Dividend Special: Top Companies In Every Major Commodity Sector

As the years have progressed, commodity exposure has evolved from a binary factor, either you have it or you don’t, to a necessary component of every portfolio. But as markets have been continually beaten down as of late, for many investors, finding the right commodity allocation has been something of a difficult task. A number of investors have stopped looking for growth, and taken cover in value funds that pay out annual yields in a time when no returns are guaranteed [see also The Guide To The Biggest Companies In Every Major Commodity Sector].

Dividend payments are a crucial element to investing, as they not only provide inflation hedges and steady income, but they also point to a company that is healthy. Typically only a strong company is able to pay out cold hard cash to its investors, where as a non-dividend company has an easier time cooking its books to make everything appear business as usual. Below, we outline companies with strong dividend payouts in a number of major commodity sectors, giving value investors a great way to add not only commodity exposure, but another income stream to your portfolio as well [for more commodity new subscribe to our free newsletter].

Agriculture

As far as this sector is concerned, Deere & Company (DE) is one of the top dogs. Branded “John Deere”, the company is the leading agricultural machinery manufacturer on the globe. DE makes everything from tractors and ATVs, to combine harvesters and balers. The firm has a market cap of $30.62 billion and trades about 5.8 million shares on a daily basis. While DE is not directly tied to any specific commodity, its products help cultivate and produce a wide variety of mainstay agricultural crops like corn and wheat, meaning that the health of the agriculture sector and underlying commodities alike will have a major impact on profits. DE pays out an annual dividend yield of 2.2% [see also Invest Like Jim Rogers With These Three Agriculture Stocks].

Aluminum

When it comes to aluminum, Alumina Limited (AWC) offers one of the best value plays. The company was formed in 2003 in a spin-off from Western Mining Company and is one of the largest companies on the Australian Securities Exchange. AWC’s business comes solely from a 40% stake in a joint venture with Alcoa which yields the extraction of bauxite, alumina, and aluminum smelting. The company controls roughly 17% of the global alumina market, making it a major player when it comes to this ultra-popular industrial metal. AWC pays out a healthy dividend of 3.6%, giving it an edge over Alcoa’s significantly smaller dividend.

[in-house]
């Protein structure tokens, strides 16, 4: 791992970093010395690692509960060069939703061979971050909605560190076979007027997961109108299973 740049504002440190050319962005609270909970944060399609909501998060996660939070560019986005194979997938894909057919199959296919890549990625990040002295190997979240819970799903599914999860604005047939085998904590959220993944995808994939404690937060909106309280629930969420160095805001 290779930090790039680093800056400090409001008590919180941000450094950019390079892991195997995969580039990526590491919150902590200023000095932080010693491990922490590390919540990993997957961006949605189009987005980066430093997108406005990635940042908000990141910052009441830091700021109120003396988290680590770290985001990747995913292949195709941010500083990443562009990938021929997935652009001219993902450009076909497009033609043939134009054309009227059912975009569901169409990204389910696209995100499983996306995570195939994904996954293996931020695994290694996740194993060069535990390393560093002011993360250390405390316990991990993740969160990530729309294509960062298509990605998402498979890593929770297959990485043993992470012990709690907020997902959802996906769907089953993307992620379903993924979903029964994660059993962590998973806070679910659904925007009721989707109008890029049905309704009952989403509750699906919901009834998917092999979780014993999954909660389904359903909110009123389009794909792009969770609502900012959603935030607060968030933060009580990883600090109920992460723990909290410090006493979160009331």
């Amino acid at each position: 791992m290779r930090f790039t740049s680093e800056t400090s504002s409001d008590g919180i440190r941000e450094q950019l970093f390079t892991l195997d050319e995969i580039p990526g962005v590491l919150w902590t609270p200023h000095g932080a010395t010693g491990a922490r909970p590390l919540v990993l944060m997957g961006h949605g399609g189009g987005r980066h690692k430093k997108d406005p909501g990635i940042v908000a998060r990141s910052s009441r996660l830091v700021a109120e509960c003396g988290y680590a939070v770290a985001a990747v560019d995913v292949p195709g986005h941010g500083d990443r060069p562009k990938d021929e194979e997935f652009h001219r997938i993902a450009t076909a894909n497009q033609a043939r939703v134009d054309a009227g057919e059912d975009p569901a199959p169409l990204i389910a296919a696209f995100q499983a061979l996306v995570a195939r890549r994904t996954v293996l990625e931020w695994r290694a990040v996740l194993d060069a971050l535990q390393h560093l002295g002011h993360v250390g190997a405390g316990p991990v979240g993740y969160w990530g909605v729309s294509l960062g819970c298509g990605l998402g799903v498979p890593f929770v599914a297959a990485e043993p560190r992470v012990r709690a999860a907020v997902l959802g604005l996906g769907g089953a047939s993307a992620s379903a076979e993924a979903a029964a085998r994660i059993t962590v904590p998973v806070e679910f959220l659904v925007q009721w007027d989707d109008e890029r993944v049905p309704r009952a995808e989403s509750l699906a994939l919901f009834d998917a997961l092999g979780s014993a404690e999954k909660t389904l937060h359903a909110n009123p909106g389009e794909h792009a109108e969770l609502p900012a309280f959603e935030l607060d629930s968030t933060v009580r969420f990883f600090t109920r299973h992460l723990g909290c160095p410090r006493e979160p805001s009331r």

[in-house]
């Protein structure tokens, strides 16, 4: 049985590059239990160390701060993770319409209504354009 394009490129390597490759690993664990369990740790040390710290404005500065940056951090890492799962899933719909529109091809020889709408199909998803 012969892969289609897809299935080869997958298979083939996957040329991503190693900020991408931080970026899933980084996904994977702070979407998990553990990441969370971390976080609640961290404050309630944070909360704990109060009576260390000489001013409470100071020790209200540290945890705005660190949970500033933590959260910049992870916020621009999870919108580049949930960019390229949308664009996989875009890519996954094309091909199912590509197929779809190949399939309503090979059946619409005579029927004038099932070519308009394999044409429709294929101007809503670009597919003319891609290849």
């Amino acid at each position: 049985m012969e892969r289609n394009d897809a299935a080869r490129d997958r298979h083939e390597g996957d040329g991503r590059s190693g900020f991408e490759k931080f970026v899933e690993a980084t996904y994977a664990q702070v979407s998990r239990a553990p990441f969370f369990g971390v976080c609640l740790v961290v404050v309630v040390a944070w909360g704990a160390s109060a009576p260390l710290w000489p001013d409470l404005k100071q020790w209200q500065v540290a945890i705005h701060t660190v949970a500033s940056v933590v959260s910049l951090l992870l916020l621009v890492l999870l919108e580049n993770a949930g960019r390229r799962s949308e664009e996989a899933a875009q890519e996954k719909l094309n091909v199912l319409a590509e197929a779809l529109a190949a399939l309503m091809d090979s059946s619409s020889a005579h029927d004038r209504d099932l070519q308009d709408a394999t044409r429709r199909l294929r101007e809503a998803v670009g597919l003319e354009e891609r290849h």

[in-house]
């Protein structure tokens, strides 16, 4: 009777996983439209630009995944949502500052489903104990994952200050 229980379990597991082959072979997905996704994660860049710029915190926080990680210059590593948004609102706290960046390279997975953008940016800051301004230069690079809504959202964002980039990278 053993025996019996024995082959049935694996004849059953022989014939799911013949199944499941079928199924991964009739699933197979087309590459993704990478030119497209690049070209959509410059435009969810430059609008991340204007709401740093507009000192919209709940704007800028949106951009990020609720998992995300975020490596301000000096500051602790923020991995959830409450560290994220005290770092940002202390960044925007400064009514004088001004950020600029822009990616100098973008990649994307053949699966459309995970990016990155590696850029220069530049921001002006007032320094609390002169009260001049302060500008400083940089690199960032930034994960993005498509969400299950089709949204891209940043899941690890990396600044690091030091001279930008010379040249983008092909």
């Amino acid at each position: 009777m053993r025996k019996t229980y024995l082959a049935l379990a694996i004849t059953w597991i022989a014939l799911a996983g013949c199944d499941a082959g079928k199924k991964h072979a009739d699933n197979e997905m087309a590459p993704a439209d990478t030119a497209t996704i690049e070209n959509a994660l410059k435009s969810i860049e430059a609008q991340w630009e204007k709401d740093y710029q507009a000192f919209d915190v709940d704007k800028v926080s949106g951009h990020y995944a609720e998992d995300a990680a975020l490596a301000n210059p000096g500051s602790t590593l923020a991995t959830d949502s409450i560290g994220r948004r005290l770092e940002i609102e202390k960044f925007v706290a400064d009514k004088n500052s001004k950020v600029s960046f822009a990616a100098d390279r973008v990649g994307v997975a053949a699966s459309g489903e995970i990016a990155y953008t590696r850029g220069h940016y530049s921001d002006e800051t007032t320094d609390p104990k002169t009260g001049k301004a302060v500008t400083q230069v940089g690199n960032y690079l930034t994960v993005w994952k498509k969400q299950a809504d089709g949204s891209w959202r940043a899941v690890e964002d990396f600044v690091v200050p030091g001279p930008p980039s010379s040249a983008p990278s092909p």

Coal

Coal has long been a major source of energy for the world and while it may not be the cleanest burning fossil fuel, it will certainly remain an important energy source for many years to come. One of the most valuable coal miners comes from Yanzhou Coal Mining Company (YZC). The company is headquartered in the People’s Republic of China and is the only coal mining stock to be listed on all three of the Hong Kong, Shanghai, and New York Stock exchanges. YZC as a stock is popular among traders with a nice daily volume of 275,000 and a market cap eclipsing the $12.8 billion mark. Its dividend yield of 3% will make for a nice coal allocation to your portfolio while adding a steady stream of income [see also Commodity Investing: Physical vs. Futures].

Copper

As far dividend players in the copper sector go, few match the promise of Southern Copper Corporation (SCCO). The company is one of the largest publicly traded copper miners and is headquartered in Phoenix, Arizona. The majority of the company’s operations take place in Peru and Mexico given that over 75% of the corporation is owned the the Mexican miner Grupo Mexico. Along with copper, SCCO is a major producer of molybdenum, zinc, silver, and gold. SCCO is one of the highest-paying dividend companies on this list, coming in with an annual yield of 8%.